New Texas Law Means That Women Will Have To Bury Their Aborted Fetuses

by Kelly Walters

This week Texas approved a law that would require health care facilities to bury or cremate aborted fetal matter, as opposed to disposing of it as medical waste.

Let’s reiterate that to really emphasize the issue here: Texan women who want to get a safe and legal abortion will not only have to make the difficult decision to get the procedure done, but will have to face dramatic consequences to their tissue being removed, as it is essentially given a funeral.

Before the law was passed, fetuses were considered tissue (which they are) and once aborted were disposed of how all tissue was disposed of – in a sanitary landfill as medical waste. This law requires medical professionals to treat an aborted fetus not as medical waste, but as a deceased person, which, by definition, it is not.

These rules, which have also been passed in Louisiana and Indiana earlier this year, were initially proposed by Gov. Greg Abbott. Abbott said in a fundraising email in July that he submitted the rules to “reflect our respect for the sanctity of life.” But his unsubtle motivation can be found in the same email as he says he wants to, “Turn the tides against the soulless abortion industry in Texas.”

Abbott and his law have faced criticism since the bill’s proposal in July, including from NARAL pro-choice Texas who said the rules “Serve no medical benefit and do nothing but impose an undue burden on Texans seeking abortion care.”

The new procedures will likely cost health care facilities thousands of dollars (cremation alone can cost up to $10,000), which could lead some facilities to stop offering abortions, or raise the price to have one done. That, along with the fact that abortions that occur “at home” are exempt from the required burial, will likely only encourage dangerous abortions performed by non-medical professionals.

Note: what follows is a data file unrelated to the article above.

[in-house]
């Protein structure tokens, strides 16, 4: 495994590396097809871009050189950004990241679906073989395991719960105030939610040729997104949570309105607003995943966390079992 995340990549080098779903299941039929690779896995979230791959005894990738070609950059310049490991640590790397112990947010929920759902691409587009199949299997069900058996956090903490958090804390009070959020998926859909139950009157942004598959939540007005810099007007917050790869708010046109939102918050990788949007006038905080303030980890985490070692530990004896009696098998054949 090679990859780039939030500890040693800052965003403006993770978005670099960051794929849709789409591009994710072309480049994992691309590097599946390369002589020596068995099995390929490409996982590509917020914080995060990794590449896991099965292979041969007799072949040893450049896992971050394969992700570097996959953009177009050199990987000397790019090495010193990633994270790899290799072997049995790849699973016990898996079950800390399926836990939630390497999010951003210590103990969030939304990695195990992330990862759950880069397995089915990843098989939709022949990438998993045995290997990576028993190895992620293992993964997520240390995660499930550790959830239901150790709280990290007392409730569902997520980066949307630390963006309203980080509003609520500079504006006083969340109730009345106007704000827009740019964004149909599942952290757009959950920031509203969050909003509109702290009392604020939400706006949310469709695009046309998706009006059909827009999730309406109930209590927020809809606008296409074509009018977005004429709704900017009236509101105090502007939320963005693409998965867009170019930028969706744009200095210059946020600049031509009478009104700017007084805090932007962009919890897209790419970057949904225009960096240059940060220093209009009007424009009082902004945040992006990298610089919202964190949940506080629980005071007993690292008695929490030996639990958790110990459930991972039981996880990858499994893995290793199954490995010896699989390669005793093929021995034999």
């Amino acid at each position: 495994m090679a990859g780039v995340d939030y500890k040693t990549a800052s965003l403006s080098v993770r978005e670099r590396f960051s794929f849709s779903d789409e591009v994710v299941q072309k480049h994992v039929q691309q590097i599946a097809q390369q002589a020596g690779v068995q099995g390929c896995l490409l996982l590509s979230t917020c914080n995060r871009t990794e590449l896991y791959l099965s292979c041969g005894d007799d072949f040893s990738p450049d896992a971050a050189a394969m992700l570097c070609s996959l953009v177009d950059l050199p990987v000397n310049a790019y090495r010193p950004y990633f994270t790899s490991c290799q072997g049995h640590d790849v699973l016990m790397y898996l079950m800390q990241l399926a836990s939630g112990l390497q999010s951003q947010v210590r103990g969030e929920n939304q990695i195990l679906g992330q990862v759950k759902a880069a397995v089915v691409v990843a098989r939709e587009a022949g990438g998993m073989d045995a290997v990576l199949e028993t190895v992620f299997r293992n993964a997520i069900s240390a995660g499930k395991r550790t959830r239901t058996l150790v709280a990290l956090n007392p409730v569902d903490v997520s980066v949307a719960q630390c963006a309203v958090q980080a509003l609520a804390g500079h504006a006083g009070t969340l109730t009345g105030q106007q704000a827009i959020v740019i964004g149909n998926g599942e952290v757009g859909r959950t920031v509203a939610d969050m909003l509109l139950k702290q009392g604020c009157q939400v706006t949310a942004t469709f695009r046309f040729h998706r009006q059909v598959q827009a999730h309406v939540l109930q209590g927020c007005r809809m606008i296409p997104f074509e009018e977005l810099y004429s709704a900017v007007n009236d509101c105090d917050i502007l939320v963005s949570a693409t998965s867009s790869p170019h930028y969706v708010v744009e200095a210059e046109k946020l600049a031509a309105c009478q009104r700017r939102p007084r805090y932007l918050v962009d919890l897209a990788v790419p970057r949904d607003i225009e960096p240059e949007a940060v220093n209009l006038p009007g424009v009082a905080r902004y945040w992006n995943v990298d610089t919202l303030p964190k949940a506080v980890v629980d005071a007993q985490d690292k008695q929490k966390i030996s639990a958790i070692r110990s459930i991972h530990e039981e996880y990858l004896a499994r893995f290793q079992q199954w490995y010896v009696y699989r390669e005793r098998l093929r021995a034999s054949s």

“The state agency has once again ignored the concerns of the medical community and thousands of Texans by playing politics with people’s private health care decisions,” said Heather Busby, the executive director of NARAL Pro-Choice Texas in an interview with the New York Times. “Texas politicians have now responded with one of the most blatantly pointless and insulting restrictions yet.”

By creating these expensive hoops to jump through (which lead to other expensive hoops to jump through) politicians like Abbott aren’t making abortions less likely, they’re making safe abortions less likely.

Luckily the litigation is likely to be challenged in court. But until then, and until the rules go into effect on Dec. 19, NARAL Pro-Choice Texas is urging Texans to write letters to media outlets and to contact the representatives to incite action against the law. You can find out more information on their website.

Photo via Pixabay

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